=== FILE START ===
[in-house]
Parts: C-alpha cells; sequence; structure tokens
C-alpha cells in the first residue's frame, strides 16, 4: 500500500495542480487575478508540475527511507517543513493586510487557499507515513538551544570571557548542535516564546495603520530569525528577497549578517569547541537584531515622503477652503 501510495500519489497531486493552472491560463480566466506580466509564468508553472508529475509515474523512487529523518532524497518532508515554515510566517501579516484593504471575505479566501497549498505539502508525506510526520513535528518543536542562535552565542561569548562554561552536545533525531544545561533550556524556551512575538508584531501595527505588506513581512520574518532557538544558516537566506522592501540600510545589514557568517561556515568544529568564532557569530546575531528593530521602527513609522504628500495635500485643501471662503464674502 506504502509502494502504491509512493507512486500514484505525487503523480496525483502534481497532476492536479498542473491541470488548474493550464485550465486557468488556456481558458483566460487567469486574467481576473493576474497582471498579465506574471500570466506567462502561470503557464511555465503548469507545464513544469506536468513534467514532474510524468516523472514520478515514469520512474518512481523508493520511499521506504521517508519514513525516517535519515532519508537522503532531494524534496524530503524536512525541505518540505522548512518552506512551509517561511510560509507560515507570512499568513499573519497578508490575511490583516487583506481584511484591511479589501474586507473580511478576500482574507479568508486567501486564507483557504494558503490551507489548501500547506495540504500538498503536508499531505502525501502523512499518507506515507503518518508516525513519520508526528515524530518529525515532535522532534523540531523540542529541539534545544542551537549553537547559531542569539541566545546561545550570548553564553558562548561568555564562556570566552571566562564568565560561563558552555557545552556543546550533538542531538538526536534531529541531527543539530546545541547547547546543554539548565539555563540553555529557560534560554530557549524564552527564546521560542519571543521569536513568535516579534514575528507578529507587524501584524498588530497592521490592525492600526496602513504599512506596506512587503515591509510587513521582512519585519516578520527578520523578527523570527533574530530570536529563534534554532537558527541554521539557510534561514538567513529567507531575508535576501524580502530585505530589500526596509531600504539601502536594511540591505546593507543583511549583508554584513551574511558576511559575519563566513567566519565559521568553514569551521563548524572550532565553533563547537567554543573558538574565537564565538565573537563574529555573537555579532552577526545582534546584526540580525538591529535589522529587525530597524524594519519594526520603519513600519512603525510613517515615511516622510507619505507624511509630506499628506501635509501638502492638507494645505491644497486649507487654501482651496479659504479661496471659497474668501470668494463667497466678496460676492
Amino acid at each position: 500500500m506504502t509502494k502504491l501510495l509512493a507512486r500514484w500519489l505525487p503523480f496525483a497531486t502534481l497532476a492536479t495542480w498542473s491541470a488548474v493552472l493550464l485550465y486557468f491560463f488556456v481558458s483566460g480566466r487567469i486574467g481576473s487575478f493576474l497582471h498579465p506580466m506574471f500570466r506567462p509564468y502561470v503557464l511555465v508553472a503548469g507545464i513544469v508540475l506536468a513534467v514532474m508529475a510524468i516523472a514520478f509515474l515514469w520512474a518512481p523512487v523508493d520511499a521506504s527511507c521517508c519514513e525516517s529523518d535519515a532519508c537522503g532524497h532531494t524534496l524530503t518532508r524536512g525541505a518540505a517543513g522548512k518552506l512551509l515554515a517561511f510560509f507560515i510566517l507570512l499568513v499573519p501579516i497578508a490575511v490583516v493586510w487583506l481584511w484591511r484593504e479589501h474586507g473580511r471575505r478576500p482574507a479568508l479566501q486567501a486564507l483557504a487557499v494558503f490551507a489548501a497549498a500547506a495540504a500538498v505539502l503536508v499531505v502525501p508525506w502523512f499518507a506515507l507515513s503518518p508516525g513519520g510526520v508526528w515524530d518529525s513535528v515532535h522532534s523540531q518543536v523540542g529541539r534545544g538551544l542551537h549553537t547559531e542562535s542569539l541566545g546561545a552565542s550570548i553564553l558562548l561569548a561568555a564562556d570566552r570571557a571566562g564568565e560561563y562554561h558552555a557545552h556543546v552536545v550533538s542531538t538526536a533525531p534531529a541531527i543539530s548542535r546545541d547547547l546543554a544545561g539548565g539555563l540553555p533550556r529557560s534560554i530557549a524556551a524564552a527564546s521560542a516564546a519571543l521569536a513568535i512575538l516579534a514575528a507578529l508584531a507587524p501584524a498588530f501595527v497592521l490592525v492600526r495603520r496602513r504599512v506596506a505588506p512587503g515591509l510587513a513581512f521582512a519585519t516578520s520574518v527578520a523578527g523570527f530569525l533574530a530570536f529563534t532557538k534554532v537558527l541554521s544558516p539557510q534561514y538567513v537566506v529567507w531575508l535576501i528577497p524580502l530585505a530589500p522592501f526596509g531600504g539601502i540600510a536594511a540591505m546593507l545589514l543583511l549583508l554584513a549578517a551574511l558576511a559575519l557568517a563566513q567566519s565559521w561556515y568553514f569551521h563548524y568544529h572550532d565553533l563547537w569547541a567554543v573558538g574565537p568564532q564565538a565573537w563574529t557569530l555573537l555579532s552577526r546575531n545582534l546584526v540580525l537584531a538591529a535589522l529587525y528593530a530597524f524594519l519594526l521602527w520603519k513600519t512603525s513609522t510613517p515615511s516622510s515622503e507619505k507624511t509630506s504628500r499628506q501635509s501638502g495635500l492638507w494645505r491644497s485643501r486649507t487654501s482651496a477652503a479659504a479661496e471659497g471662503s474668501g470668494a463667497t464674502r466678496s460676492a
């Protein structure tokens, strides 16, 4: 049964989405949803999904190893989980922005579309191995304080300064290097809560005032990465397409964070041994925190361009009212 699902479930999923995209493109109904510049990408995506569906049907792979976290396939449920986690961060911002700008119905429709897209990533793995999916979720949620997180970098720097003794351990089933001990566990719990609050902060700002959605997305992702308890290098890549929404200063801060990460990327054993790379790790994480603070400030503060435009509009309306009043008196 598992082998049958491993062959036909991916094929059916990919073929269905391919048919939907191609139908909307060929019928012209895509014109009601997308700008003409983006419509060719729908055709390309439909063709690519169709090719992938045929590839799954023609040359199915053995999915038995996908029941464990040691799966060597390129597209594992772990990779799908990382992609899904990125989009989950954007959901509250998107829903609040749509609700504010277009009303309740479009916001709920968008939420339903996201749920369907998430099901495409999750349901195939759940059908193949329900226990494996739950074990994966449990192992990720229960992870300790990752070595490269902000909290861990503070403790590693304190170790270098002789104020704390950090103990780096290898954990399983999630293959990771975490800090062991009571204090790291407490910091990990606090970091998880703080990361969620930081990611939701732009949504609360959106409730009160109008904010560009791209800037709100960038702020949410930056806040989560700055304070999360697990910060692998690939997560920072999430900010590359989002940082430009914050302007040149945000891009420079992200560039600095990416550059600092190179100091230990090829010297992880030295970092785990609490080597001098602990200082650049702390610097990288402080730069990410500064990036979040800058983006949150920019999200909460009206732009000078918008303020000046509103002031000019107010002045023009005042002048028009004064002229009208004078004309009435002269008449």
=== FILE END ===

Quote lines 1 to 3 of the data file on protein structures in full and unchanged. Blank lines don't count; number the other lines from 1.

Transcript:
[in-house]
Parts: C-alpha cells; sequence; structure tokens
C-alpha cells in the first residue's frame, strides 16, 4: 500500500495542480487575478508540475527511507517543513493586510487557499507515513538551544570571557548542535516564546495603520530569525528577497549578517569547541537584531515622503477652503 501510495500519489497531486493552472491560463480566466506580466509564468508553472508529475509515474523512487529523518532524497518532508515554515510566517501579516484593504471575505479566501497549498505539502508525506510526520513535528518543536542562535552565542561569548562554561552536545533525531544545561533550556524556551512575538508584531501595527505588506513581512520574518532557538544558516537566506522592501540600510545589514557568517561556515568544529568564532557569530546575531528593530521602527513609522504628500495635500485643501471662503464674502 506504502509502494502504491509512493507512486500514484505525487503523480496525483502534481497532476492536479498542473491541470488548474493550464485550465486557468488556456481558458483566460487567469486574467481576473493576474497582471498579465506574471500570466506567462502561470503557464511555465503548469507545464513544469506536468513534467514532474510524468516523472514520478515514469520512474518512481523508493520511499521506504521517508519514513525516517535519515532519508537522503532531494524534496524530503524536512525541505518540505522548512518552506512551509517561511510560509507560515507570512499568513499573519497578508490575511490583516487583506481584511484591511479589501474586507473580511478576500482574507479568508486567501486564507483557504494558503490551507489548501500547506495540504500538498503536508499531505502525501502523512499518507506515507503518518508516525513519520508526528515524530518529525515532535522532534523540531523540542529541539534545544542551537549553537547559531542569539541566545546561545550570548553564553558562548561568555564562556570566552571566562564568565560561563558552555557545552556543546550533538542531538538526536534531529541531527543539530546545541547547547546543554539548565539555563540553555529557560534560554530557549524564552527564546521560542519571543521569536513568535516579534514575528507578529507587524501584524498588530497592521490592525492600526496602513504599512506596506512587503515591509510587513521582512519585519516578520527578520523578527523570527533574530530570536529563534534554532537558527541554521539557510534561514538567513529567507531575508535576501524580502530585505530589500526596509531600504539601502536594511540591505546593507543583511549583508554584513551574511558576511559575519563566513567566519565559521568553514569551521563548524572550532565553533563547537567554543573558538574565537564565538565573537563574529555573537555579532552577526545582534546584526540580525538591529535589522529587525530597524524594519519594526520603519513600519512603525510613517515615511516622510507619505507624511509630506499628506501635509501638502492638507494645505491644497486649507487654501482651496479659504479661496471659497474668501470668494463667497466678496460676492